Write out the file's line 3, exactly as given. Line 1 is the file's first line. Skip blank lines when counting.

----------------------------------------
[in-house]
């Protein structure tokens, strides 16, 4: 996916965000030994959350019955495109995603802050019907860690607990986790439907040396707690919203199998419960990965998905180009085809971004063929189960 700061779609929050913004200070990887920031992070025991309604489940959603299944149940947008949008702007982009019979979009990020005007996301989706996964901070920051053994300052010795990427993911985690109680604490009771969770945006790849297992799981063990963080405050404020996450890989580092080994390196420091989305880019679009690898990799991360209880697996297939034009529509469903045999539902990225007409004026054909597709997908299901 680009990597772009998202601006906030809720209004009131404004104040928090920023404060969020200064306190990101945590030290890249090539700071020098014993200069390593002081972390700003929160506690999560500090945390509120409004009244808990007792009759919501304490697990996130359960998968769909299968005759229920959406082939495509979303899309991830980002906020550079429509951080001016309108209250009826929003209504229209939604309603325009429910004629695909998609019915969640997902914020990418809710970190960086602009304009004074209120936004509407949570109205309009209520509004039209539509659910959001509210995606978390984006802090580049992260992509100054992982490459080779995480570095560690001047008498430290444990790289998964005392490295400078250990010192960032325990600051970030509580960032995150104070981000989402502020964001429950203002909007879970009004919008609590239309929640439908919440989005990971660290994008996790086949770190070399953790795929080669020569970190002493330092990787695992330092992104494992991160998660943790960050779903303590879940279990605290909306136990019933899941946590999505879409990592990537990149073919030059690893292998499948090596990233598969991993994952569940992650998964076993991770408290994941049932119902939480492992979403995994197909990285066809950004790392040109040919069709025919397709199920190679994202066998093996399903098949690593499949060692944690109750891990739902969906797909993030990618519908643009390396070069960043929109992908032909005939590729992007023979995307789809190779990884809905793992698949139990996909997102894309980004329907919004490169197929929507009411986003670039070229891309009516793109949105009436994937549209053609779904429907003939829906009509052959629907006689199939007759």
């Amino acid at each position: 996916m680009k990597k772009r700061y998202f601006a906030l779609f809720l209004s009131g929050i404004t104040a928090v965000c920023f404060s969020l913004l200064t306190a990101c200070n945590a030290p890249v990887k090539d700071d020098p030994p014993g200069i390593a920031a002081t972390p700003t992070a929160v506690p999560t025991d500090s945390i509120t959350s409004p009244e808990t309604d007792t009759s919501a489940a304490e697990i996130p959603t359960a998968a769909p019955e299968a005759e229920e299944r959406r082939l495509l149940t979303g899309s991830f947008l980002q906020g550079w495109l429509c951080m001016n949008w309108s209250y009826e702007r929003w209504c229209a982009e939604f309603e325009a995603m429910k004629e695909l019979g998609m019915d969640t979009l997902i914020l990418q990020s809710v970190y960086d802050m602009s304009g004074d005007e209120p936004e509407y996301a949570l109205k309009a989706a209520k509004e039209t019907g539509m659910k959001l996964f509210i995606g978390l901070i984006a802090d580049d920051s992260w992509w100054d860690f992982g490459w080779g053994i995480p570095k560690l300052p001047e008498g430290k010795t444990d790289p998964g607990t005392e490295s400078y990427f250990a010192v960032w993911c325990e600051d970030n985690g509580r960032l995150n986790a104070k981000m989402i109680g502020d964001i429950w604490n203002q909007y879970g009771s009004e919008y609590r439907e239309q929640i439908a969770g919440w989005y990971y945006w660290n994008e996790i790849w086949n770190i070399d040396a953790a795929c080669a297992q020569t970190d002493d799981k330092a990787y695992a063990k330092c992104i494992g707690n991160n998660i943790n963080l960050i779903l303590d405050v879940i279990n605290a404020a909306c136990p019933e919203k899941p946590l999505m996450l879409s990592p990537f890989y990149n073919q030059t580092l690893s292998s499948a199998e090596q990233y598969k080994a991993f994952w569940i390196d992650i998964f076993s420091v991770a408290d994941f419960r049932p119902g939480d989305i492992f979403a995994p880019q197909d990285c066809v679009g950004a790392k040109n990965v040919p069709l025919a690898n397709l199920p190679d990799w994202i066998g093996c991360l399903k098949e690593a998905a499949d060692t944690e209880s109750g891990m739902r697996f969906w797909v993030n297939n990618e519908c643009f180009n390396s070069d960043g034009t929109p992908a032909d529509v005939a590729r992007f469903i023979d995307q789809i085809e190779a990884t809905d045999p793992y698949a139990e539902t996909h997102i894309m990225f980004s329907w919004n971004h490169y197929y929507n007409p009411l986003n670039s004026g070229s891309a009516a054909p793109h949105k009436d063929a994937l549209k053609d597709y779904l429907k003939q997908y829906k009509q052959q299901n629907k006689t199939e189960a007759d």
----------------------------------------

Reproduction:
């Amino acid at each position: 996916m680009k990597k772009r700061y998202f601006a906030l779609f809720l209004s009131g929050i404004t104040a928090v965000c920023f404060s969020l913004l200064t306190a990101c200070n945590a030290p890249v990887k090539d700071d020098p030994p014993g200069i390593a920031a002081t972390p700003t992070a929160v506690p999560t025991d500090s945390i509120t959350s409004p009244e808990t309604d007792t009759s919501a489940a304490e697990i996130p959603t359960a998968a769909p019955e299968a005759e229920e299944r959406r082939l495509l149940t979303g899309s991830f947008l980002q906020g550079w495109l429509c951080m001016n949008w309108s209250y009826e702007r929003w209504c229209a982009e939604f309603e325009a995603m429910k004629e695909l019979g998609m019915d969640t979009l997902i914020l990418q990020s809710v970190y960086d802050m602009s304009g004074d005007e209120p936004e509407y996301a949570l109205k309009a989706a209520k509004e039209t019907g539509m659910k959001l996964f509210i995606g978390l901070i984006a802090d580049d920051s992260w992509w100054d860690f992982g490459w080779g053994i995480p570095k560690l300052p001047e008498g430290k010795t444990d790289p998964g607990t005392e490295s400078y990427f250990a010192v960032w993911c325990e600051d970030n985690g509580r960032l995150n986790a104070k981000m989402i109680g502020d964001i429950w604490n203002q909007y879970g009771s009004e919008y609590r439907e239309q929640i439908a969770g919440w989005y990971y945006w660290n994008e996790i790849w086949n770190i070399d040396a953790a795929c080669a297992q020569t970190d002493d799981k330092a990787y695992a063990k330092c992104i494992g707690n991160n998660i943790n963080l960050i779903l303590d405050v879940i279990n605290a404020a909306c136990p019933e919203k899941p946590l999505m996450l879409s990592p990537f890989y990149n073919q030059t580092l690893s292998s499948a199998e090596q990233y598969k080994a991993f994952w569940i390196d992650i998964f076993s420091v991770a408290d994941f419960r049932p119902g939480d989305i492992f979403a995994p880019q197909d990285c066809v679009g950004a790392k040109n990965v040919p069709l025919a690898n397709l199920p190679d990799w994202i066998g093996c991360l399903k098949e690593a998905a499949d060692t944690e209880s109750g891990m739902r697996f969906w797909v993030n297939n990618e519908c643009f180009n390396s070069d960043g034009t929109p992908a032909d529509v005939a590729r992007f469903i023979d995307q789809i085809e190779a990884t809905d045999p793992y698949a139990e539902t996909h997102i894309m990225f980004s329907w919004n971004h490169y197929y929507n007409p009411l986003n670039s004026g070229s891309a009516a054909p793109h949105k009436d063929a994937l549209k053609d597709y779904l429907k003939q997908y829906k009509q052959q299901n629907k006689t199939e189960a007759d």